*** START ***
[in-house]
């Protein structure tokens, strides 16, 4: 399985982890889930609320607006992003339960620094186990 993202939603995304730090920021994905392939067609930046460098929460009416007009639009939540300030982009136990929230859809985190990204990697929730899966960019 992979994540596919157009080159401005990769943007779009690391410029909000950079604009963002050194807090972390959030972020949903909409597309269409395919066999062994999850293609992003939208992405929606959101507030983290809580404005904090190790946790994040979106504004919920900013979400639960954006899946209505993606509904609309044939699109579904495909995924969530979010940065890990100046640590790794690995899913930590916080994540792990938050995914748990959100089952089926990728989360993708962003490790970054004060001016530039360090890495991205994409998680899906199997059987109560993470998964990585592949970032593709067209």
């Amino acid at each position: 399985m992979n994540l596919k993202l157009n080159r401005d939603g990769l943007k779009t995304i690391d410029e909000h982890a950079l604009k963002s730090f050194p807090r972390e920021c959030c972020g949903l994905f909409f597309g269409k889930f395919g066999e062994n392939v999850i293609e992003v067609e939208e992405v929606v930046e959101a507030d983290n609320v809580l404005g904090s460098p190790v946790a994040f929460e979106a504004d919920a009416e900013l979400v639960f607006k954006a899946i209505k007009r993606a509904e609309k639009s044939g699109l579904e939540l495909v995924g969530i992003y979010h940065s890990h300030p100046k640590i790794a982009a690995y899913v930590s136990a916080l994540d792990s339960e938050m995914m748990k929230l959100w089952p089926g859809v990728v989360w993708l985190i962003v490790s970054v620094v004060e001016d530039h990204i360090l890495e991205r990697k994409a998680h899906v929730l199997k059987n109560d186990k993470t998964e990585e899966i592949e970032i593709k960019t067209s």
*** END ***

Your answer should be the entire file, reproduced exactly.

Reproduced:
[in-house]
């Protein structure tokens, strides 16, 4: 399985982890889930609320607006992003339960620094186990 993202939603995304730090920021994905392939067609930046460098929460009416007009639009939540300030982009136990929230859809985190990204990697929730899966960019 992979994540596919157009080159401005990769943007779009690391410029909000950079604009963002050194807090972390959030972020949903909409597309269409395919066999062994999850293609992003939208992405929606959101507030983290809580404005904090190790946790994040979106504004919920900013979400639960954006899946209505993606509904609309044939699109579904495909995924969530979010940065890990100046640590790794690995899913930590916080994540792990938050995914748990959100089952089926990728989360993708962003490790970054004060001016530039360090890495991205994409998680899906199997059987109560993470998964990585592949970032593709067209």
């Amino acid at each position: 399985m992979n994540l596919k993202l157009n080159r401005d939603g990769l943007k779009t995304i690391d410029e909000h982890a950079l604009k963002s730090f050194p807090r972390e920021c959030c972020g949903l994905f909409f597309g269409k889930f395919g066999e062994n392939v999850i293609e992003v067609e939208e992405v929606v930046e959101a507030d983290n609320v809580l404005g904090s460098p190790v946790a994040f929460e979106a504004d919920a009416e900013l979400v639960f607006k954006a899946i209505k007009r993606a509904e609309k639009s044939g699109l579904e939540l495909v995924g969530i992003y979010h940065s890990h300030p100046k640590i790794a982009a690995y899913v930590s136990a916080l994540d792990s339960e938050m995914m748990k929230l959100w089952p089926g859809v990728v989360w993708l985190i962003v490790s970054v620094v004060e001016d530039h990204i360090l890495e991205r990697k994409a998680h899906v929730l199997k059987n109560d186990k993470t998964e990585e899966i592949e970032i593709k960019t067209s």